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Intel samples 32-bit micro

New Electronics archive: March 1981

Unfortunately for Intel's managing director Keith Chapple, after five years of research and up to $20million of investment, the company's 'much heralded' 32bit device was an underwhelming success.

When released in 1981, the iAPX 432 was Intel's first 32bit microprocessor design and was intended to be the company's main product line for the 1980s, but several design features conspired to make it slower at the hardware level than many contemporary devices.

While a relatively minor problem was that the two chip implementation of the GDP limited it to the speed of the motherboard's electrical wiring, a more serious issue was the lack of reasonable caches in the original implementation. The instruction set also used bit aligned variable length instructions which made instruction decoding more complex than in most other designs. In addition, it was designed to support fault tolerant systems, and in doing so added considerable overhead to the bus.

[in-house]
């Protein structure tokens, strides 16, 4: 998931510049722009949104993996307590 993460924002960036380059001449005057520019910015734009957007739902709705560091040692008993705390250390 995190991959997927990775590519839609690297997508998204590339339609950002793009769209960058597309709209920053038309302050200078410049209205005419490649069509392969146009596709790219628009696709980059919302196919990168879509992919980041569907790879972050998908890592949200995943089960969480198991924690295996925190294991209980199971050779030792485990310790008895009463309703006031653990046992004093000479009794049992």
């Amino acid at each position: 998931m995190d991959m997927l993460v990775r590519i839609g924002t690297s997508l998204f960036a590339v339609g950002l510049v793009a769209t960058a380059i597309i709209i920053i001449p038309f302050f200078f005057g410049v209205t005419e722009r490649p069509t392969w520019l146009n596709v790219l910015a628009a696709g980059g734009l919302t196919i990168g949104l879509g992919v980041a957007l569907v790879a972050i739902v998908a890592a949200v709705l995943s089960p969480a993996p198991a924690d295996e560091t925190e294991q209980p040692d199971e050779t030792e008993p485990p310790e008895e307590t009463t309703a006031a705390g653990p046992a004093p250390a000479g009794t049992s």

However, post project research suggested that the major problem was the Ada compiler developed for it, which used expensive 'general' instructions instead of high performance, simpler ones.

While Intel created the first commercial microprocessor chip in 1971, it was not until the success of the pc that this became their primary business. During the 1990s, it invested heavily in new microprocessor designs fostering the rapid growth of the computer industry. During this period Intel became the dominant supplier of microprocessors for pcs and is now notorious in the industry as the world's largest chip maker.

Author
Laura Hopperton

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